The Newbie Freelancer’s Getting Started Checklist – From Online Banking to Finding a Job – So, you’re getting started in the world of freelancing and aren’t sure how to get organized. As in any business, planning is critical.
You’ll need to pay attention to several different areas as you start your new venture. The following tips can help give you direction as you start your freelancing journey.
Have Your Website and Portfolio Ready
Your portfolio and website represent you to potential clients. You’ll want to make sure they are well-organized and ready for viewing.
Look at your marketing material through the eyes of prospective clients. Work to make your website and portfolio as captivating as possible to grab their attention.
Manage Time Carefully
As a freelancer, you’re both the boss and the employee; you manage the tasks and get them done. You also do all the public relations work and pay yourself.
It can be complicated to wear so many hats at a time. You’ll need to hone your time management skills to meet all the demands. It can be a lot of hard work, but in the end, it will pay off.
Decide on Apps and Tools
Today’s marketplace offers a wide range of tools that can be useful to you in your freelance business. Take the time to study different apps and choose those that work best for you.
You may need software or support for managing the financial end of your business. You’ll want something you can use on the go as well. Phone-based features that transform your business are important, believe those at Amaiz.
Remember to Get Paid
Sometimes clients will get behind on payments and will need a friendly reminder. While nobody likes making calls to request money, it’s an integral part of this type of work. In the end, your bank account will thank you.
Always Use Contracts
In general, you’ll find clients easy to work with, and you may be inclined to believe a contract isn’t necessary. However, the few people who are exceptions to that rule will make you glad you had one in place.
Contracts help guide work during a project and allow either party to address any issues that may arise. If your client doesn’t take the initiative to draw up a contract, don’t hesitate to ask for one.
File Quarterly Taxes
Since freelancers are self-employed, you won’t have an employer retaining your taxes from each pay check. Waiting until tax season to pay all your taxes for the year can mean you end up owing a significant amount. There may even be penalties applicable for not paying quarterly.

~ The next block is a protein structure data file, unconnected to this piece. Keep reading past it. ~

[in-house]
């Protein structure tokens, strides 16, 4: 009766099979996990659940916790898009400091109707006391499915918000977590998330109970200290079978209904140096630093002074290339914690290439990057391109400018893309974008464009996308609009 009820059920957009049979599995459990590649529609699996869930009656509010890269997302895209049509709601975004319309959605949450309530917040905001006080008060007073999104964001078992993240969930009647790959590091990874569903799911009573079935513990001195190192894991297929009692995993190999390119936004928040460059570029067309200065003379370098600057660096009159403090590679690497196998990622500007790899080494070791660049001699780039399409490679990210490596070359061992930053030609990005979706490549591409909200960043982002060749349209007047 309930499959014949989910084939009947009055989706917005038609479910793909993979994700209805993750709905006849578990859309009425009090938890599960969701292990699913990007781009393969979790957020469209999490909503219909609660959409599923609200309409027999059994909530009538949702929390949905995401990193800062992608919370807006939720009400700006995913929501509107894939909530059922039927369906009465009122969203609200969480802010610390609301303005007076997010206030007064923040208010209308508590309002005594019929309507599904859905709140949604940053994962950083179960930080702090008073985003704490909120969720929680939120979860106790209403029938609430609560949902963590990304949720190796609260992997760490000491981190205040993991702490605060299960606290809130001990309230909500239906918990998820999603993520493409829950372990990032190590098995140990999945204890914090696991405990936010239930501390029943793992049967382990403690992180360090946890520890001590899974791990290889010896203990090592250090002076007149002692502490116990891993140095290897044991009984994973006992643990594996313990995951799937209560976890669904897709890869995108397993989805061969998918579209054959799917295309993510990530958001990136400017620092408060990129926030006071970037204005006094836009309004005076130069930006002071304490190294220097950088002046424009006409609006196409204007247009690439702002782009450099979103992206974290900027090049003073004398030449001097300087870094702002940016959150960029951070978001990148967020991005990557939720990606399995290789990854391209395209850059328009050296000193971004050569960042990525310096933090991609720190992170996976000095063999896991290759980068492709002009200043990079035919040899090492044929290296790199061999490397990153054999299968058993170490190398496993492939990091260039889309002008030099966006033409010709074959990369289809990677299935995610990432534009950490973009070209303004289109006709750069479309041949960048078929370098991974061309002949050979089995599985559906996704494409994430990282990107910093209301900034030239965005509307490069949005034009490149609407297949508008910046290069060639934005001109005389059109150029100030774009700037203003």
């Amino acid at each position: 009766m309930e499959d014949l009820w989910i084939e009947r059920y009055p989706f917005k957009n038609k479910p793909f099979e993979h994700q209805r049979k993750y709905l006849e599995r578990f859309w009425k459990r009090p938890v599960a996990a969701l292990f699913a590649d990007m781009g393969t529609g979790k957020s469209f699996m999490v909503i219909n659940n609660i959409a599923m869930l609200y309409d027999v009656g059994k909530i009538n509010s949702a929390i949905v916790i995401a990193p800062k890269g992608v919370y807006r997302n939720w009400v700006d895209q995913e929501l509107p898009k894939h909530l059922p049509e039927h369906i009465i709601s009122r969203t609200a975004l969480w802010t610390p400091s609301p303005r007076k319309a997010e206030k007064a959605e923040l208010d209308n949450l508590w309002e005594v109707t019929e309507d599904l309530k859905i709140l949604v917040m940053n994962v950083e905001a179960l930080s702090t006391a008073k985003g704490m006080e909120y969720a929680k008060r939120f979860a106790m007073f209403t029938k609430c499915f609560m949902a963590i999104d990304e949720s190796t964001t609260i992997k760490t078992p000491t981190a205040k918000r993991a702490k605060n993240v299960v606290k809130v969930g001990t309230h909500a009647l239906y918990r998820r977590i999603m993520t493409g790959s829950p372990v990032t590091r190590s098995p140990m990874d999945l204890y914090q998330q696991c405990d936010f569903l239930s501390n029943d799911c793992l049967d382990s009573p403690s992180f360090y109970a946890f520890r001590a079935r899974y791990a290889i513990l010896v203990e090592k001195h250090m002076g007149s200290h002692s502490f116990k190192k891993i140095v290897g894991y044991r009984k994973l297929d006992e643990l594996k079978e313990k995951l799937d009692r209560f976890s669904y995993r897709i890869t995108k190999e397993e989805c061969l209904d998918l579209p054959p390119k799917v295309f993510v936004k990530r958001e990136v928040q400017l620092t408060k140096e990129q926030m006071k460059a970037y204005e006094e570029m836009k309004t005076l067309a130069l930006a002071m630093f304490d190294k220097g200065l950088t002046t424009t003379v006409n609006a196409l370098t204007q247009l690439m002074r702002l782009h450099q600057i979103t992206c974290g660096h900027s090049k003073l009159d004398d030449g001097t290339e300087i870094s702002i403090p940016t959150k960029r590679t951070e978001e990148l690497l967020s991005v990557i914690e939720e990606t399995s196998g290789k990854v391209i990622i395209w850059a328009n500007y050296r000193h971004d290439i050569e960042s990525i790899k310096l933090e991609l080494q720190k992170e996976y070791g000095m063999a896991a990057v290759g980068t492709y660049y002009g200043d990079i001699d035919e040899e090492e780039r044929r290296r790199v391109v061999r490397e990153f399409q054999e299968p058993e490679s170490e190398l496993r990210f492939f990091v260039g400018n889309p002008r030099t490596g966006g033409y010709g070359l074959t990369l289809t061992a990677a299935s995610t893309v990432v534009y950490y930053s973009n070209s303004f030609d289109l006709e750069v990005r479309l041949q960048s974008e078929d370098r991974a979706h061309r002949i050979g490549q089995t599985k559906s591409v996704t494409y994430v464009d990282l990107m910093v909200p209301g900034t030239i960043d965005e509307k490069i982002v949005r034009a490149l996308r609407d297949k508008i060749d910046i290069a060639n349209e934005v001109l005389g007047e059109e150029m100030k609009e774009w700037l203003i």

To help plan for taxes, you can set aside a percentage of each project’s income. You may choose to put it in your savings account and only use it for paying quarterly taxes when they come around.
If you’re not sure how much money to set aside for quarterly payments, talk to a tax professional. It’s relatively simple to calculate your quarterly tax liability when you have an idea of your total yearly income.
Take a Break
Freelancing can be very intense work. It involves deadlines, and self-employment is hard work already. After you meet deadlines and send out invoices for a big project, don’t hesitate to take a few days off to recharge your energies.
Network with Others
As a freelancer, you’ll be working mostly on your own, but that doesn’t mean you don’t need contact with other professionals. Networking can offer you new ideas and help you improve your skills and business operations.
Many large cities have a chapter of the Freelancers Union. Look to them and to other professional organizations to find others with whom you can network and share ideas.
You can network online, as well. Join social media groups that apply to your work and sign up for email newsletters with helpful tips.
Enjoy Your New Venture
Congratulations! You’re ready to start a new chapter of your life. By following the Newbie Freelancer’s Getting Started Checklist and applying hard work and dedication, you’ll be well on your way to success as a freelancer.